Third baseman Mike Moustakas finally had the breakout season in regards to power that everyone was waiting for. The lifetime Royal hit .272/.314/.521 with 38 home runs and a 114 wRC+. It wasn’t all positive for Moose, though. His strikeout rate of 15.7% was his highest since 2013, and the 5.7% walk rate was a little over two percent lower than it was in 2016. Moustakas also experienced some issues in the field. After earning the reputation of a reliable fielder over his career, the Royals third baseman earned a -3.1 UZR at the hot corner, a career-low.
The Royals used three main outfielders for much of 2017 before acquiring another one later in the year. Lorenzo Cain, Kansas City’s WAR leader for the second time in three seasons, was the face of the outfield. He hit a cool .300/.363/.440 in 645 plate appearances, cranking 15 home runs and stealing 26 bases. He drew a walk 8.4% of the time while striking out 15.5%. Cain wasn’t as phenomenal in the field as he’s been in recent years, but the outfielder still managed to post a 1.6 UZR in centerfield and a 1.5 UZR in right. Another longtime Royal didn’t fare as well. Alex Gordon had the worst offensive campaign of his career, hitting just .208/.293/.315 with nine home runs and seven stolen bases. The .269 wOBA represented a career-low, and while Gordon cut his strikeout rate (23.3%) by six percent, his walk rate (8.3%) also decreased by two percent. The one positive? He posted an 11.5 UZR in left field. That number was good for fifth among all qualified players.
Jorge Bonifacio was almost exactly league average at the dish per his 99 wRC+. The rookie hit to a line of .255/.320/.432 and contributed 17 home runs. He struck out 28.0% of the time while drawing a walk 8.3%. He didn’t kill the Royals in the field, posting modest UZR’s of 0.2 in left field and 0.1 in right. Melky Cabrera was acquired at the deadline by Kansas City and the return on investment didn’t really pay off. Cabrera couldn’t replicate the success he had with the White Sox and hit just .269/.303/.399 over the 58 games in was in a Royals uniform. Cabrera hit 13 balls out of the yard with the White Sox before hitting just four with KC. The acquisition wasn’t great in the field, either—the -0.3 UZR he had in left field and the -3.6 he had in right certainly wasn’t ideal.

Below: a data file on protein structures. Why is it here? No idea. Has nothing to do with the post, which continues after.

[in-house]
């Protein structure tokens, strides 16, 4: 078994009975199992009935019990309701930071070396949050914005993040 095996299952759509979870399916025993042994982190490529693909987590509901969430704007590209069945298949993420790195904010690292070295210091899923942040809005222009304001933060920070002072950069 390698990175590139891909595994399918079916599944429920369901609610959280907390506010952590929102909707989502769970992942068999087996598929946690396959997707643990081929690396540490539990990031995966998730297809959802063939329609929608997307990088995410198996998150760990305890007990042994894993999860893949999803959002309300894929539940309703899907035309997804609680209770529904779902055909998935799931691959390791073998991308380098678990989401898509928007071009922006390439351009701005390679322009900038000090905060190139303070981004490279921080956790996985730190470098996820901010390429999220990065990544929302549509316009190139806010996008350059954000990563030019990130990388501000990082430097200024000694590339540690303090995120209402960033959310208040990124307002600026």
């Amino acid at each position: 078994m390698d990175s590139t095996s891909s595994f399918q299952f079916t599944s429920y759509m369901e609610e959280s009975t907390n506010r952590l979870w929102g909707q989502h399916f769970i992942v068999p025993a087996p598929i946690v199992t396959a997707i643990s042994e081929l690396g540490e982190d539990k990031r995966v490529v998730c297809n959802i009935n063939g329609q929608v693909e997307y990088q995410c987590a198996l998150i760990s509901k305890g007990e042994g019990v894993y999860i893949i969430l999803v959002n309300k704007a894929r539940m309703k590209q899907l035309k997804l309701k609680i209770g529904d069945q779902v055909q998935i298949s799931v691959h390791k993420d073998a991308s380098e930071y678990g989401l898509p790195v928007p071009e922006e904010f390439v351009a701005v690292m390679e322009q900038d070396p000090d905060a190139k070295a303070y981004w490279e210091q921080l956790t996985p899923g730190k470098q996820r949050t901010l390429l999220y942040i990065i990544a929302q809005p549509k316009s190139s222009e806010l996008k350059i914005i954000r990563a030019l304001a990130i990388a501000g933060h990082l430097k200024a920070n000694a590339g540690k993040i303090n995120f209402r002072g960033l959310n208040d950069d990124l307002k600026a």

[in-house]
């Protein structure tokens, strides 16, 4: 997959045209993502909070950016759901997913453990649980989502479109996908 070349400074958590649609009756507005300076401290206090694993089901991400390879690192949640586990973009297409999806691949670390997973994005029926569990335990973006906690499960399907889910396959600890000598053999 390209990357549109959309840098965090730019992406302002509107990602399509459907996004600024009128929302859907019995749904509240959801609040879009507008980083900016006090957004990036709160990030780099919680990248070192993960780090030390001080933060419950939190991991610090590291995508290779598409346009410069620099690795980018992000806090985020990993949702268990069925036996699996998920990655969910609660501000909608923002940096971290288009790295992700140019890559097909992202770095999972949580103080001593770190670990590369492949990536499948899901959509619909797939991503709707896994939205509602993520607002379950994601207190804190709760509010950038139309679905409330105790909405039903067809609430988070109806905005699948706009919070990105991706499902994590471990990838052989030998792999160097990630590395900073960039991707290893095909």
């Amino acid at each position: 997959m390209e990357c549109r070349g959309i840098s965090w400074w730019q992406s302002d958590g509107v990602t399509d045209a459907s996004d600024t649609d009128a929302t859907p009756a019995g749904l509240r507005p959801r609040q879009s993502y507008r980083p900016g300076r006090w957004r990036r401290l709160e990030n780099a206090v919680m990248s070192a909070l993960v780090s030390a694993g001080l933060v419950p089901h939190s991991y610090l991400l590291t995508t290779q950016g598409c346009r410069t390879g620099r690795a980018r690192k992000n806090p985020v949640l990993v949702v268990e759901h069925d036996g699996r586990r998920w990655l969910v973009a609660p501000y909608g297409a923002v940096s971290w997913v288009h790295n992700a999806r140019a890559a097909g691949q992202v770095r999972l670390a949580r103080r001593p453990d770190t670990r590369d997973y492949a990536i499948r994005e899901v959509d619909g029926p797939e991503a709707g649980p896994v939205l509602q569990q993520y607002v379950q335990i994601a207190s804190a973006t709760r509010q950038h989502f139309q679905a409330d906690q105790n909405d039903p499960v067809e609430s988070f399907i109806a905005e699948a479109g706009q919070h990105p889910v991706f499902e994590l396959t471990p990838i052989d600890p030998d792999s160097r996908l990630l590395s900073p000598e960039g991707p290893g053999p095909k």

Remember when Brandon Moss was kind of good for a while? He wasn’t good in 2017. The DH slashed .207/.279/.428, striking out 31.9% of the time. Now, admittedly, the walk rate of 9.2% was fine and he contributed 22 home runs, but overall Moss was a major negative at the plate. He kind of held his own in the field, posting a 0.8 UZR at first and a -0.7 UZR in the outfield, but Moss definitely didn’t produce like the Kansas City front office was hoping he would when they acquired him.
The Kansas City rotation looked very weak on paper heading into 2017. It was no surprise, then, to see them post a combined ERA of 4.89, which was good for 24th in the league. Danny Duffy, as expected, was the leader of the pack. Duffy pitched to an ERA of 3.81 and a FIP of 3.46, but was limited to just 24 starts because of injury. The southpaw had a strikeout rate of 21.4% and a relatively low walk rate of 6.7%. In the year of the homer, Duffy kept the ball in the yard as he allowed just 13 dingers all season. Fellow southpaw and pitching WAR leader Danny Duffy had a heck of a first half. He pitched to a 2.62 ERA, allowing 11 home runs and posting a walk rate of just 5.8%. The 4.78 xFIP, though, indicated that the good times probably wouldn’t last. Spoiler alert: they didn’t. Over the second half of the season, Vargas pitched to an ugly 6.38 ERA, allowing 16 home runs in 30 less innings pitched. The walk rate ballooned to 10.1%, and Vargas became extremely unreliable.